Check out this statistic from the Chicago Tribune today: “Illinois consumers to pay up to 60% more [for health insurance premiums], data show.” When do they pay more? AFTER they have lost their employer-sponsored health care coverage. In other words, just when they can afford to, right?
Oh and this 60% figure is the base rate for insurance premiums (up from 8.5% last year). It doesn’t factor in additional increases in the cost of premiums for age, gender or most importantly, health status.
Whether you believe that access to basic health care services is a right (as I do) or whether you believe there is a right to be healthy (I’m less sanguine on that point), it just seems criminal that while so many industries in health care continue to make money hand over fist, some of the most vulnerable among us (children, the recently unemployed) are finding it increasingly difficult to insure themselves.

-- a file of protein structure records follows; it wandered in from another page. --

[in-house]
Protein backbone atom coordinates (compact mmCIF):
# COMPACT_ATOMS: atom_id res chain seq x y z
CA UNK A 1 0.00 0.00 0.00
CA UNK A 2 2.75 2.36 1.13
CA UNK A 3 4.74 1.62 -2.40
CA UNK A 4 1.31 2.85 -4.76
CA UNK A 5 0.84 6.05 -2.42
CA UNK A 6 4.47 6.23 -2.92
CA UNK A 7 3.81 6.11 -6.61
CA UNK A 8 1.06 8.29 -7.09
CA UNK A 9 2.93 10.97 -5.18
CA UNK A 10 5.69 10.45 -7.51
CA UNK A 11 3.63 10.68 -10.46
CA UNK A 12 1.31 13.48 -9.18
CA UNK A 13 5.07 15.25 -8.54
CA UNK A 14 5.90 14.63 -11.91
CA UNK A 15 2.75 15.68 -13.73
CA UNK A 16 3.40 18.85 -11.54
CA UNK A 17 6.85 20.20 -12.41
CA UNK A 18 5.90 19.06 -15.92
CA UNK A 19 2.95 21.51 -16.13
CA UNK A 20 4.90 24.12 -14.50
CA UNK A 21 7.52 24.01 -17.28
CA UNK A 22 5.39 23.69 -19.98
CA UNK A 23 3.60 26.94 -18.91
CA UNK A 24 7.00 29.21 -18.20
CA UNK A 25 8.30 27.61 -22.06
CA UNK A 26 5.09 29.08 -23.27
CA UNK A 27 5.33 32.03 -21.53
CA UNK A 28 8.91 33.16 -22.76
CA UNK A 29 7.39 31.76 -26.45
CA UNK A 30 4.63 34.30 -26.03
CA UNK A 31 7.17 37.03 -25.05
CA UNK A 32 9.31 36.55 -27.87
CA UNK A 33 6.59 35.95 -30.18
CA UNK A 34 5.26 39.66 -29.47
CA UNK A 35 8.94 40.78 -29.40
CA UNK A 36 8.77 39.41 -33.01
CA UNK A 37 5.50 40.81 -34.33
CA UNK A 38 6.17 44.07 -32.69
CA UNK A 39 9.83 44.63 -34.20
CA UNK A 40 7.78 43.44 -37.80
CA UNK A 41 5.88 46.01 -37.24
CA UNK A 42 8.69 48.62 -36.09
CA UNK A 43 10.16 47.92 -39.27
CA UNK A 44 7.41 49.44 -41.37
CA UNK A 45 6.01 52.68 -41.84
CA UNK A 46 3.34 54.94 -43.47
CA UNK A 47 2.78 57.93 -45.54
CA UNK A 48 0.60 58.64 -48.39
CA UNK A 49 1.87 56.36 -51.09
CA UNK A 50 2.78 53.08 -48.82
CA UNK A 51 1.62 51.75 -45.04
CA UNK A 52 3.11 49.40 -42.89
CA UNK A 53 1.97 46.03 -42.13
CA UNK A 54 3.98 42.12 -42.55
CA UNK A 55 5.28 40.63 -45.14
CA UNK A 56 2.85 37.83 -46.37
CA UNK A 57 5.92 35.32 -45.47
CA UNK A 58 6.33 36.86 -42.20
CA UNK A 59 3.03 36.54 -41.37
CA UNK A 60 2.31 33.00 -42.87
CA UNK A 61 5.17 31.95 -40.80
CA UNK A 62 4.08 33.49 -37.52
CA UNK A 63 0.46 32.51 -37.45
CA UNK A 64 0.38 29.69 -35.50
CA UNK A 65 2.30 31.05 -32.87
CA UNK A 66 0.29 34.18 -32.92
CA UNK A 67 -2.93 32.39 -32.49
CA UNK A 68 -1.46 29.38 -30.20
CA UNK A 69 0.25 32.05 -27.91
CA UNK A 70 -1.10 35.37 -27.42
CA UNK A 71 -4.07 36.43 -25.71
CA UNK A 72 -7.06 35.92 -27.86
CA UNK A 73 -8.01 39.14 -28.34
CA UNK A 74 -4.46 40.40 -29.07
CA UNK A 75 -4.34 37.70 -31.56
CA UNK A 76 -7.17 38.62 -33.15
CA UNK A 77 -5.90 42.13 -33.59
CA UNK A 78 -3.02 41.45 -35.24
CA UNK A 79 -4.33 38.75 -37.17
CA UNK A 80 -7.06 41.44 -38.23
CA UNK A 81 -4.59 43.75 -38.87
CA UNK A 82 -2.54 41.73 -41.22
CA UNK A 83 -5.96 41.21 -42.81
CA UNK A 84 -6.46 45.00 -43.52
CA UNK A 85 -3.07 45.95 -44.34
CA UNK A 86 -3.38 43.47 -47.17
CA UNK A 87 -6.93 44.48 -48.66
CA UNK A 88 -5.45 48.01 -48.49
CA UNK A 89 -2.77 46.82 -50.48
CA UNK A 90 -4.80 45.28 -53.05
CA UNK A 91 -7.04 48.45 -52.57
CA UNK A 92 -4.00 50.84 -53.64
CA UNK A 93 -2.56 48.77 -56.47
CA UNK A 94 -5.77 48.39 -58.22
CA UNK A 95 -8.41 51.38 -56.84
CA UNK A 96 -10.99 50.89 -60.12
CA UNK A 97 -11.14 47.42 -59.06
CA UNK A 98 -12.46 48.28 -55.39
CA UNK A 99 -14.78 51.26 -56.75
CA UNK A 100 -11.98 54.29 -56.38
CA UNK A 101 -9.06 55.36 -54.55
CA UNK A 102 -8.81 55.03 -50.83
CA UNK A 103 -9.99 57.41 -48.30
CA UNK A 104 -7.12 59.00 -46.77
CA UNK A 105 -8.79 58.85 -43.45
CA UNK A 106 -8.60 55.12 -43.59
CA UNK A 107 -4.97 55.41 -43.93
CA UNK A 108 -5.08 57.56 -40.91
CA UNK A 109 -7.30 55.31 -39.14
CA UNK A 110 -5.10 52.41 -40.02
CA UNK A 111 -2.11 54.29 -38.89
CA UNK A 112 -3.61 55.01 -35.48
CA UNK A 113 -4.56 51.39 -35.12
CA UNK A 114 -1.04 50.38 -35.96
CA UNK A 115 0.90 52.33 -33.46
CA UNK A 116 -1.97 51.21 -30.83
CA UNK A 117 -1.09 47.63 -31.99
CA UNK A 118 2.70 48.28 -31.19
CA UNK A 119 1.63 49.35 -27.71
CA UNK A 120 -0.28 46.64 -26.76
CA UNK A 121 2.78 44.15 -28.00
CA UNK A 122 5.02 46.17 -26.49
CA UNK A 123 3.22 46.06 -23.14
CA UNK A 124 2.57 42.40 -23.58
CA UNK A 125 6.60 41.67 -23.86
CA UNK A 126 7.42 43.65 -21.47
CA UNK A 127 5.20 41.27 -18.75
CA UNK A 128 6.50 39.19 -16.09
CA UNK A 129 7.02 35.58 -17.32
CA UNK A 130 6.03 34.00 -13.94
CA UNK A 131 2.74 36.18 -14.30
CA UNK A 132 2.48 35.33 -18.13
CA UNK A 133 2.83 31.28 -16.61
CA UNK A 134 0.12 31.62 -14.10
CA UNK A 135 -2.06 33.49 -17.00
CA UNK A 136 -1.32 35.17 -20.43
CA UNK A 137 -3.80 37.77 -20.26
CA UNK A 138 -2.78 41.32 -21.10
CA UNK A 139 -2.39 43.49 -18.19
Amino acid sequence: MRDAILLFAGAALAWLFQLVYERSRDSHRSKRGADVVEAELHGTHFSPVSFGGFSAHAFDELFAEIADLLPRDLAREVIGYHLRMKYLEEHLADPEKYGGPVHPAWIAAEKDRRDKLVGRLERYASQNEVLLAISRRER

I don’t think there is just a single culprit here. It would be all to easy to just point a figure at the “evil health insurance industry” or “Washington politicians” who have to date have been unable to pass reform. But it isn’t that simple.
Unfortunately, the facts are. Those in the individual insurance market, not just in Illinois, but all over the country, are finding themselves priced right out of a market that was supposed to be designed for them. Something can and must be done, whether it will be–in terms of reforming our health care system–remains to be seen.
Summer Johnson, PhD